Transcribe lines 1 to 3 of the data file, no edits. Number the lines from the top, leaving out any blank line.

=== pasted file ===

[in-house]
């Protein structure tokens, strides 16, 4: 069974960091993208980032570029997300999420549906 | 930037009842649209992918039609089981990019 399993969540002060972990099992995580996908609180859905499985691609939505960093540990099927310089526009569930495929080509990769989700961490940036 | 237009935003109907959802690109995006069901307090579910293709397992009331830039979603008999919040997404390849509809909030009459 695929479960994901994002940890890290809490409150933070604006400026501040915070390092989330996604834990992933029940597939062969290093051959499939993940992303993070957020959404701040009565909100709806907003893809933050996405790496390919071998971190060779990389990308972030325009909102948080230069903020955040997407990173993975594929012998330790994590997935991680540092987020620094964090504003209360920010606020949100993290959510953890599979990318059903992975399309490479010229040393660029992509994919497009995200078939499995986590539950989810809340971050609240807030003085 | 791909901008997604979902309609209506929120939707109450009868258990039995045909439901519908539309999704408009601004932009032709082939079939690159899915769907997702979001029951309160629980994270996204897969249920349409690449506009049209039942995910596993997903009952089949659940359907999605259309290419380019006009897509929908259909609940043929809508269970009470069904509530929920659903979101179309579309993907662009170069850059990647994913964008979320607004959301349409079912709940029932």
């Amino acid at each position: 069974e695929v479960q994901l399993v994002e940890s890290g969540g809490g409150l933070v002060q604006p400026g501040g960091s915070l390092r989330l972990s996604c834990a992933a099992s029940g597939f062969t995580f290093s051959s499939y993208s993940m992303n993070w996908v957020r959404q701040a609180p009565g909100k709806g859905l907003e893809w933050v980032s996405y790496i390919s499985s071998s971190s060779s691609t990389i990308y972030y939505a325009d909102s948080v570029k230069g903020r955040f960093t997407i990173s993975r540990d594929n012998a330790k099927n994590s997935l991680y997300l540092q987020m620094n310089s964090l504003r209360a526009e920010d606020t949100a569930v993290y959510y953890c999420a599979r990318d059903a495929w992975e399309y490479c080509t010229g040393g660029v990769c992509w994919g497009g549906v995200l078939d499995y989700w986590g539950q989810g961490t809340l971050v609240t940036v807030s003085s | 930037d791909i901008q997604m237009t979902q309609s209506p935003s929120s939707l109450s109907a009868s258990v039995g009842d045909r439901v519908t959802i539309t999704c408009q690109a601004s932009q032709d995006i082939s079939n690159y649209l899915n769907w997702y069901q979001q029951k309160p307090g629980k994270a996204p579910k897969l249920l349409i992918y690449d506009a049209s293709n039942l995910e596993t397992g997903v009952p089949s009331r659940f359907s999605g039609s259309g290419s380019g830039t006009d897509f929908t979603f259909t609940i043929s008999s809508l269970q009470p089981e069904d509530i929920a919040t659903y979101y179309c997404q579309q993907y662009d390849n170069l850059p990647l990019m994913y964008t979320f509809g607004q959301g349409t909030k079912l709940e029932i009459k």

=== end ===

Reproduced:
[in-house]
């Protein structure tokens, strides 16, 4: 069974960091993208980032570029997300999420549906 | 930037009842649209992918039609089981990019 399993969540002060972990099992995580996908609180859905499985691609939505960093540990099927310089526009569930495929080509990769989700961490940036 | 237009935003109907959802690109995006069901307090579910293709397992009331830039979603008999919040997404390849509809909030009459 695929479960994901994002940890890290809490409150933070604006400026501040915070390092989330996604834990992933029940597939062969290093051959499939993940992303993070957020959404701040009565909100709806907003893809933050996405790496390919071998971190060779990389990308972030325009909102948080230069903020955040997407990173993975594929012998330790994590997935991680540092987020620094964090504003209360920010606020949100993290959510953890599979990318059903992975399309490479010229040393660029992509994919497009995200078939499995986590539950989810809340971050609240807030003085 | 791909901008997604979902309609209506929120939707109450009868258990039995045909439901519908539309999704408009601004932009032709082939079939690159899915769907997702979001029951309160629980994270996204897969249920349409690449506009049209039942995910596993997903009952089949659940359907999605259309290419380019006009897509929908259909609940043929809508269970009470069904509530929920659903979101179309579309993907662009170069850059990647994913964008979320607004959301349409079912709940029932």
């Amino acid at each position: 069974e695929v479960q994901l399993v994002e940890s890290g969540g809490g409150l933070v002060q604006p400026g501040g960091s915070l390092r989330l972990s996604c834990a992933a099992s029940g597939f062969t995580f290093s051959s499939y993208s993940m992303n993070w996908v957020r959404q701040a609180p009565g909100k709806g859905l907003e893809w933050v980032s996405y790496i390919s499985s071998s971190s060779s691609t990389i990308y972030y939505a325009d909102s948080v570029k230069g903020r955040f960093t997407i990173s993975r540990d594929n012998a330790k099927n994590s997935l991680y997300l540092q987020m620094n310089s964090l504003r209360a526009e920010d606020t949100a569930v993290y959510y953890c999420a599979r990318d059903a495929w992975e399309y490479c080509t010229g040393g660029v990769c992509w994919g497009g549906v995200l078939d499995y989700w986590g539950q989810g961490t809340l971050v609240t940036v807030s003085s | 930037d791909i901008q997604m237009t979902q309609s209506p935003s929120s939707l109450s109907a009868s258990v039995g009842d045909r439901v519908t959802i539309t999704c408009q690109a601004s932009q032709d995006i082939s079939n690159y649209l899915n769907w997702y069901q979001q029951k309160p307090g629980k994270a996204p579910k897969l249920l349409i992918y690449d506009a049209s293709n039942l995910e596993t397992g997903v009952p089949s009331r659940f359907s999605g039609s259309g290419s380019g830039t006009d897509f929908t979603f259909t609940i043929s008999s809508l269970q009470p089981e069904d509530i929920a919040t659903y979101y179309c997404q579309q993907y662009d390849n170069l850059p990647l990019m994913y964008t979320f509809g607004q959301g349409t909030k079912l709940e029932i009459k």